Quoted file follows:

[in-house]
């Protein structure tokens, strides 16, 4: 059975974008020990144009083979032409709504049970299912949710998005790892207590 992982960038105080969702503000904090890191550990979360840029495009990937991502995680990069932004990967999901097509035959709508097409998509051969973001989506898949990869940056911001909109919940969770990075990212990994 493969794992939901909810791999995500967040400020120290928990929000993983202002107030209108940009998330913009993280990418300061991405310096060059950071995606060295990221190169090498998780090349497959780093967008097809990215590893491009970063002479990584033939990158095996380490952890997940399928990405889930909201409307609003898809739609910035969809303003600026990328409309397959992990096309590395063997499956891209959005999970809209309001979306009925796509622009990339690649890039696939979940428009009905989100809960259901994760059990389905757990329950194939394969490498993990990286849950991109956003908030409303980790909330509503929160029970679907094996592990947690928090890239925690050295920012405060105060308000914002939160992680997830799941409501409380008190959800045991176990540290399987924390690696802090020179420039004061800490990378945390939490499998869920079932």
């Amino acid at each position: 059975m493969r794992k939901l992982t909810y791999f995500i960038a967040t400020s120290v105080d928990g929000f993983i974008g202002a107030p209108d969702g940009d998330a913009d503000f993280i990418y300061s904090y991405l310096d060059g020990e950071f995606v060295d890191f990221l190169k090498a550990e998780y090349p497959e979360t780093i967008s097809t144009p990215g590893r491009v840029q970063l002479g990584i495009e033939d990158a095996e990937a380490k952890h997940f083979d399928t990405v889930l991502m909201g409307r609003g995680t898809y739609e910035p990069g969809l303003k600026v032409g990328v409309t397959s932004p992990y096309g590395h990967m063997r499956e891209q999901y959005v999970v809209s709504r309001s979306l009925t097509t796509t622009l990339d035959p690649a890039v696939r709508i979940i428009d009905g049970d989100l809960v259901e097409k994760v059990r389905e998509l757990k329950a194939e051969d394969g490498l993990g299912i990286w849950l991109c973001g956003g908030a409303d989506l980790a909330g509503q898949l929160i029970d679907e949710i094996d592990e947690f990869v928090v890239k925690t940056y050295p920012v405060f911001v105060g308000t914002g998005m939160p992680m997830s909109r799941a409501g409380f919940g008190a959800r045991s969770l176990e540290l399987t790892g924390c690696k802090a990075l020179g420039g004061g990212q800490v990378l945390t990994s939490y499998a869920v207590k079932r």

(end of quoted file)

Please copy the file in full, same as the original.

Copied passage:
[in-house]
């Protein structure tokens, strides 16, 4: 059975974008020990144009083979032409709504049970299912949710998005790892207590 992982960038105080969702503000904090890191550990979360840029495009990937991502995680990069932004990967999901097509035959709508097409998509051969973001989506898949990869940056911001909109919940969770990075990212990994 493969794992939901909810791999995500967040400020120290928990929000993983202002107030209108940009998330913009993280990418300061991405310096060059950071995606060295990221190169090498998780090349497959780093967008097809990215590893491009970063002479990584033939990158095996380490952890997940399928990405889930909201409307609003898809739609910035969809303003600026990328409309397959992990096309590395063997499956891209959005999970809209309001979306009925796509622009990339690649890039696939979940428009009905989100809960259901994760059990389905757990329950194939394969490498993990990286849950991109956003908030409303980790909330509503929160029970679907094996592990947690928090890239925690050295920012405060105060308000914002939160992680997830799941409501409380008190959800045991176990540290399987924390690696802090020179420039004061800490990378945390939490499998869920079932």
């Amino acid at each position: 059975m493969r794992k939901l992982t909810y791999f995500i960038a967040t400020s120290v105080d928990g929000f993983i974008g202002a107030p209108d969702g940009d998330a913009d503000f993280i990418y300061s904090y991405l310096d060059g020990e950071f995606v060295d890191f990221l190169k090498a550990e998780y090349p497959e979360t780093i967008s097809t144009p990215g590893r491009v840029q970063l002479g990584i495009e033939d990158a095996e990937a380490k952890h997940f083979d399928t990405v889930l991502m909201g409307r609003g995680t898809y739609e910035p990069g969809l303003k600026v032409g990328v409309t397959s932004p992990y096309g590395h990967m063997r499956e891209q999901y959005v999970v809209s709504r309001s979306l009925t097509t796509t622009l990339d035959p690649a890039v696939r709508i979940i428009d009905g049970d989100l809960v259901e097409k994760v059990r389905e998509l757990k329950a194939e051969d394969g490498l993990g299912i990286w849950l991109c973001g956003g908030a409303d989506l980790a909330g509503q898949l929160i029970d679907e949710i094996d592990e947690f990869v928090v890239k925690t940056y050295p920012v405060f911001v105060g308000t914002g998005m939160p992680m997830s909109r799941a409501g409380f919940g008190a959800r045991s969770l176990e540290l399987t790892g924390c690696k802090a990075l020179g420039g004061g990212q800490v990378l945390t990994s939490y499998a869920v207590k079932r």